There are certain personal injury cases where there is no specific evidence tying the defendant to the accident, but it is clear that the defendant caused the accident and should be held liable. In these instances, the doctrine of res ipsa loquitur can often be utilized. Res ipsa loquitur is Latin for the “thing speaks for itself” and allows a jury to infer the defendant’s negligence without needing direct evidence. While not often used, res ipsa loquitor can be extremely beneficial to help Maryland plaintiffs recover for their injuries, who might not be able to so otherwise.
In a recent state appellate case, a plaintiff was injured leaving his doctor’s office. Stepping onto the elevator, the plaintiff did not notice the floor of the elevator was two feet below the landing. The plaintiff sued the property owner, arguing the owner was negligent by not fixing the elevator. Among other claims, he argued the defendant was liable under the doctrine of res ipsa loquitur. Although the defendant had sole control over the elevator, and was in charge of its maintenance, the court granted summary judgment for the defendant. During the appeal, the plaintiff chose not to raise the issue of res ipsa loquitor, meaning a jury would not hear this claim.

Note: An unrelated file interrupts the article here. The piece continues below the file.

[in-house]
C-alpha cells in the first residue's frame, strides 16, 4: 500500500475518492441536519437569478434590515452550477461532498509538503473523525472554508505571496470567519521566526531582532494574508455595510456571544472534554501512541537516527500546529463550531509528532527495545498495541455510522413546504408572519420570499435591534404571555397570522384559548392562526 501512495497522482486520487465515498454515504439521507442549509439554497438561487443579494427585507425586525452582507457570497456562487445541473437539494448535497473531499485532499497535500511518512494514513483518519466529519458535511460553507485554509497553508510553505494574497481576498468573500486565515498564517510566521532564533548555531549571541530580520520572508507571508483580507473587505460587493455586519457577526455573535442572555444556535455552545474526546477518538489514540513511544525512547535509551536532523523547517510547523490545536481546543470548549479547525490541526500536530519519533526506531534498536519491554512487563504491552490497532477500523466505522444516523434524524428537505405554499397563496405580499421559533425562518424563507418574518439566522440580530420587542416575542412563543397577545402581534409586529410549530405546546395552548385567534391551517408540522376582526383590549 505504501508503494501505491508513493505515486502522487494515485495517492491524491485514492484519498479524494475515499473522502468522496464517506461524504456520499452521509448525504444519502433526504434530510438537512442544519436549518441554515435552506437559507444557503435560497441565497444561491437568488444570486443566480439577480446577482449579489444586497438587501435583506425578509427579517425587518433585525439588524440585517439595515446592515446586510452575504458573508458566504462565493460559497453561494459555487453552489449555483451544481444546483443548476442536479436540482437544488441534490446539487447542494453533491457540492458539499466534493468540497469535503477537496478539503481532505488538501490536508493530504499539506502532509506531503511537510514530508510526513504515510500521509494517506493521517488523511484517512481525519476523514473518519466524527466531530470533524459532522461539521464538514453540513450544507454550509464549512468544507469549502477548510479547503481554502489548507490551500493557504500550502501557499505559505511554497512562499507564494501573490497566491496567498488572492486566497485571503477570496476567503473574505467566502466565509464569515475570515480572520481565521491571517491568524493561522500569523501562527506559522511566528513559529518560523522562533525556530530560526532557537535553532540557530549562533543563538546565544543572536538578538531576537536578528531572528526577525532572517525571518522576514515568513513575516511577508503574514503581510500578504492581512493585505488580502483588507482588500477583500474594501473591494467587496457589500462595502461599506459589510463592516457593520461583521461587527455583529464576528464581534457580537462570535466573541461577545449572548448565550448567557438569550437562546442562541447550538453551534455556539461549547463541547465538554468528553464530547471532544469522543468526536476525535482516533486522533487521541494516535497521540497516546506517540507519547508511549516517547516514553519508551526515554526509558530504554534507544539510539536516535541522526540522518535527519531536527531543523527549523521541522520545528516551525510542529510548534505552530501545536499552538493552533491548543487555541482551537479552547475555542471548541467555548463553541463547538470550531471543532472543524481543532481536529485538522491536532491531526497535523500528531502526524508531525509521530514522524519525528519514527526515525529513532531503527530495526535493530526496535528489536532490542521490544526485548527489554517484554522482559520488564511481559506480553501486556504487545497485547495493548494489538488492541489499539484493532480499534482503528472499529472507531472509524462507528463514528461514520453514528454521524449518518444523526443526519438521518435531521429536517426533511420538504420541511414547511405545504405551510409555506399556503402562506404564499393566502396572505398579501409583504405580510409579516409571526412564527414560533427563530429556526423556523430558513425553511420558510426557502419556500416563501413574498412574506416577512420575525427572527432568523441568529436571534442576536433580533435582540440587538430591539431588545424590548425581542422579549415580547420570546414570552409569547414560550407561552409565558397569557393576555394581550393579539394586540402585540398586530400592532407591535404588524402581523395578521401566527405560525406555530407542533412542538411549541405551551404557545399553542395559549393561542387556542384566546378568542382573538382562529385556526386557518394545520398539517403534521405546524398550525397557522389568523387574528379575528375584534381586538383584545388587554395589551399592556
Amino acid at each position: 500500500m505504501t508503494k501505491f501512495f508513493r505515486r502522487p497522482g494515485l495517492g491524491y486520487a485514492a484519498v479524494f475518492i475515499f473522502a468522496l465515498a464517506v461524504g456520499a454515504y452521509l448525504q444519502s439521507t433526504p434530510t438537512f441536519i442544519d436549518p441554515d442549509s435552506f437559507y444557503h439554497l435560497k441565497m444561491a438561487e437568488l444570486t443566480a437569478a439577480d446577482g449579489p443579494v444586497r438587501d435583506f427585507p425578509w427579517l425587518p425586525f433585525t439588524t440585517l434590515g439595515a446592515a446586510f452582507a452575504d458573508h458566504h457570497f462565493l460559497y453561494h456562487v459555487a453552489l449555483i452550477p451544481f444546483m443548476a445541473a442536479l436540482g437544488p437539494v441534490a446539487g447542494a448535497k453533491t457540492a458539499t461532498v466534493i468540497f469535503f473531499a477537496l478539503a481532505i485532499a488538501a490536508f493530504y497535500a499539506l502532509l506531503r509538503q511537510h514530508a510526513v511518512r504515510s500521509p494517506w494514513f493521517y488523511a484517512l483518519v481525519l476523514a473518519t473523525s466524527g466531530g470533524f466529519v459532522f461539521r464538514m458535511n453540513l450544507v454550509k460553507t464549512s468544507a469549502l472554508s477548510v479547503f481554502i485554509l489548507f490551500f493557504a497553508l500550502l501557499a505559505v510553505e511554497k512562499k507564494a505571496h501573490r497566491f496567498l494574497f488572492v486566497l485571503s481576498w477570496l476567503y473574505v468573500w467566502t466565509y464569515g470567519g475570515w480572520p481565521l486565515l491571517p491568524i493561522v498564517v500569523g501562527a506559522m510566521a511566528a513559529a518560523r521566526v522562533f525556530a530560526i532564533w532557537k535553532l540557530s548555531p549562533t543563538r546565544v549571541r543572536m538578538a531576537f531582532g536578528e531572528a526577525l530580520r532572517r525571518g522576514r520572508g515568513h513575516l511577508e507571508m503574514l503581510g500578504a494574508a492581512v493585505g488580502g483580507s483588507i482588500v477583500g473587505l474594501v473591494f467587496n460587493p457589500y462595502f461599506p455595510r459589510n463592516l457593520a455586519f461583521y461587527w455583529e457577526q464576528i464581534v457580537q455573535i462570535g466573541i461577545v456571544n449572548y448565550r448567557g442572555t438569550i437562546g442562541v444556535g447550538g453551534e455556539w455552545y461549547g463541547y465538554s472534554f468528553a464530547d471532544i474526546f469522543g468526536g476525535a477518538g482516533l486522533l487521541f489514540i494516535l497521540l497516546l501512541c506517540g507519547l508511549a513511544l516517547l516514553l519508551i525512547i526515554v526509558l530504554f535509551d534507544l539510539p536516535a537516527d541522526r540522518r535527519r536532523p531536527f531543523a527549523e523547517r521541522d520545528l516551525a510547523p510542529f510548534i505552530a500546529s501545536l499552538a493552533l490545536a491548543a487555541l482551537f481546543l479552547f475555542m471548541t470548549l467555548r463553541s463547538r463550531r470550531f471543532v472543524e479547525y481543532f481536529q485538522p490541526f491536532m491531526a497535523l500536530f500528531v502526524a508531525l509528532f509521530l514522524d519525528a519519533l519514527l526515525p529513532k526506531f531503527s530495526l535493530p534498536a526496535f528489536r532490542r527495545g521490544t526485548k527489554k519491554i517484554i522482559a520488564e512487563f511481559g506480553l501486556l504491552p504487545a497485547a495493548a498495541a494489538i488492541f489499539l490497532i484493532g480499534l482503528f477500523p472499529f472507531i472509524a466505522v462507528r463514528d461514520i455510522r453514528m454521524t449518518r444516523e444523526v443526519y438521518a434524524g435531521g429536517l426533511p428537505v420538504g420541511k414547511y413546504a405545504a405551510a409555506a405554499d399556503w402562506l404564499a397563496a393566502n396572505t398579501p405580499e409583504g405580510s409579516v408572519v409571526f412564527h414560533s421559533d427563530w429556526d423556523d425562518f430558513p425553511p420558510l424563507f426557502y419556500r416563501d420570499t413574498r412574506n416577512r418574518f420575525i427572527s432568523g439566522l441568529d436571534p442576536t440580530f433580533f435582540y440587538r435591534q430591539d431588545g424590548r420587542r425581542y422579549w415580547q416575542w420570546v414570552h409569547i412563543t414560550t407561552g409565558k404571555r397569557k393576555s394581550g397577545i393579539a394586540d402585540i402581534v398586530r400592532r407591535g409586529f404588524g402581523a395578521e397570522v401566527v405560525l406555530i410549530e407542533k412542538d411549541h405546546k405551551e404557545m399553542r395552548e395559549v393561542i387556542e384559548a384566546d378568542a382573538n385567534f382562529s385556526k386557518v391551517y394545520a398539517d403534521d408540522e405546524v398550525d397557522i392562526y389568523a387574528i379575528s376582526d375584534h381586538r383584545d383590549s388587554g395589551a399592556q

When a plaintiff asserts res ipsa loquitor in a Maryland personal injury case, they are claiming that negligence may be presumed from the circumstances of the accident. Unlike a traditional negligence claim, a plaintiff relying on res ipsa loquitor does not need to establish the traditional requirements of negligence, nor do they need to provide direct evidence linking the defendant to the accident.